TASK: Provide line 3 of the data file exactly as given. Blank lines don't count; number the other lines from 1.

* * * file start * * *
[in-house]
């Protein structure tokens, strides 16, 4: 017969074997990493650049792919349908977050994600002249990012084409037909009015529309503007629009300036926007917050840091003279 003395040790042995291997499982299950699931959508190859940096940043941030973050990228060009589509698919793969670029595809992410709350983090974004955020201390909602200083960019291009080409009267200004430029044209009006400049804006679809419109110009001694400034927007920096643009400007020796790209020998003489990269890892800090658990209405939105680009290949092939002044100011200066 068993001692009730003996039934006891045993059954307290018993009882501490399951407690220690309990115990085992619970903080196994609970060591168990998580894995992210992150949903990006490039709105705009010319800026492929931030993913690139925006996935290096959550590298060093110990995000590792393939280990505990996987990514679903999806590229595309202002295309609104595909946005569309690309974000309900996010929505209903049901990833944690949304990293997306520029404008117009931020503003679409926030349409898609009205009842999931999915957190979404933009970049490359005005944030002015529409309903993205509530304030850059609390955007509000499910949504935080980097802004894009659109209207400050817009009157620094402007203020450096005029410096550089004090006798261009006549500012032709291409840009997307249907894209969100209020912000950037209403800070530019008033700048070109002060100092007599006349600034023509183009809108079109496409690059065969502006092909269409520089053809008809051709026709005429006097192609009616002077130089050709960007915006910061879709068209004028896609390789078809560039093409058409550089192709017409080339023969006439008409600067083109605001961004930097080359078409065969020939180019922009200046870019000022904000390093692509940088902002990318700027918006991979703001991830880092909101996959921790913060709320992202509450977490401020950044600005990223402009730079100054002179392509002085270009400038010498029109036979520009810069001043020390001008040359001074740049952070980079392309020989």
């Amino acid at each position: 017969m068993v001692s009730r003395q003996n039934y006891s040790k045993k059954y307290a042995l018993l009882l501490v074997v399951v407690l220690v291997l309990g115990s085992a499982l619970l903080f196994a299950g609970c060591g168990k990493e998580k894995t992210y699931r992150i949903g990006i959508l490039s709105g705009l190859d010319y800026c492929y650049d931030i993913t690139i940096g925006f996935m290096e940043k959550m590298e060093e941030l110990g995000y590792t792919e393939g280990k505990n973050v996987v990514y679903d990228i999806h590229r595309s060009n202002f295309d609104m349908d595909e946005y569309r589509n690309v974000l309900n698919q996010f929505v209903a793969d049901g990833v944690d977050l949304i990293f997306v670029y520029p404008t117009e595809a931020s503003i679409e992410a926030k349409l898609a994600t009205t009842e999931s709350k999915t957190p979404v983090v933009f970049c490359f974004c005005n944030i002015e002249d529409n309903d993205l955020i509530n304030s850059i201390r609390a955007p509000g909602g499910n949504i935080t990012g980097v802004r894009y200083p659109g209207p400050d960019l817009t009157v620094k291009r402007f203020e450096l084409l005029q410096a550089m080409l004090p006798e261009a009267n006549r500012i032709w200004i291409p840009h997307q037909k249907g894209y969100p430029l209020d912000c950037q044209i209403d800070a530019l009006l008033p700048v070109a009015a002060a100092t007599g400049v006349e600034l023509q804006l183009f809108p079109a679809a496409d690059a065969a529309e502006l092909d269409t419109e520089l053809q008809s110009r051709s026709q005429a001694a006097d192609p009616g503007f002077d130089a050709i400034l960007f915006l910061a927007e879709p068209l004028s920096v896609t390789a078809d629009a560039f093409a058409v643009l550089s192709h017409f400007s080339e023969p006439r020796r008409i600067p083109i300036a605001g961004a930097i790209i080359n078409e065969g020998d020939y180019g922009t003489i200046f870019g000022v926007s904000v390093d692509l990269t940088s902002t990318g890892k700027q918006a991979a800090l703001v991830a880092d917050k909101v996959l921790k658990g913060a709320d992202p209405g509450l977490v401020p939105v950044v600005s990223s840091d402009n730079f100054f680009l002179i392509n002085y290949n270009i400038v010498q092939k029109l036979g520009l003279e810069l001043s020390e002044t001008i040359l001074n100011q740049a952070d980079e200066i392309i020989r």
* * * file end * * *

């Amino acid at each position: 017969m068993v001692s009730r003395q003996n039934y006891s040790k045993k059954y307290a042995l018993l009882l501490v074997v399951v407690l220690v291997l309990g115990s085992a499982l619970l903080f196994a299950g609970c060591g168990k990493e998580k894995t992210y699931r992150i949903g990006i959508l490039s709105g705009l190859d010319y800026c492929y650049d931030i993913t690139i940096g925006f996935m290096e940043k959550m590298e060093e941030l110990g995000y590792t792919e393939g280990k505990n973050v996987v990514y679903d990228i999806h590229r595309s060009n202002f295309d609104m349908d595909e946005y569309r589509n690309v974000l309900n698919q996010f929505v209903a793969d049901g990833v944690d977050l949304i990293f997306v670029y520029p404008t117009e595809a931020s503003i679409e992410a926030k349409l898609a994600t009205t009842e999931s709350k999915t957190p979404v983090v933009f970049c490359f974004c005005n944030i002015e002249d529409n309903d993205l955020i509530n304030s850059i201390r609390a955007p509000g909602g499910n949504i935080t990012g980097v802004r894009y200083p659109g209207p400050d960019l817009t009157v620094k291009r402007f203020e450096l084409l005029q410096a550089m080409l004090p006798e261009a009267n006549r500012i032709w200004i291409p840009h997307q037909k249907g894209y969100p430029l209020d912000c950037q044209i209403d800070a530019l009006l008033p700048v070109a009015a002060a100092t007599g400049v006349e600034l023509q804006l183009f809108p079109a679809a496409d690059a065969a529309e502006l092909d269409t419109e520089l053809q008809s110009r051709s026709q005429a001694a006097d192609p009616g503007f002077d130089a050709i400034l960007f915006l910061a927007e879709p068209l004028s920096v896609t390789a078809d629009a560039f093409a058409v643009l550089s192709h017409f400007s080339e023969p006439r020796r008409i600067p083109i300036a605001g961004a930097i790209i080359n078409e065969g020998d020939y180019g922009t003489i200046f870019g000022v926007s904000v390093d692509l990269t940088s902002t990318g890892k700027q918006a991979a800090l703001v991830a880092d917050k909101v996959l921790k658990g913060a709320d992202p209405g509450l977490v401020p939105v950044v600005s990223s840091d402009n730079f100054f680009l002179i392509n002085y290949n270009i400038v010498q092939k029109l036979g520009l003279e810069l001043s020390e002044t001008i040359l001074n100011q740049a952070d980079e200066i392309i020989r």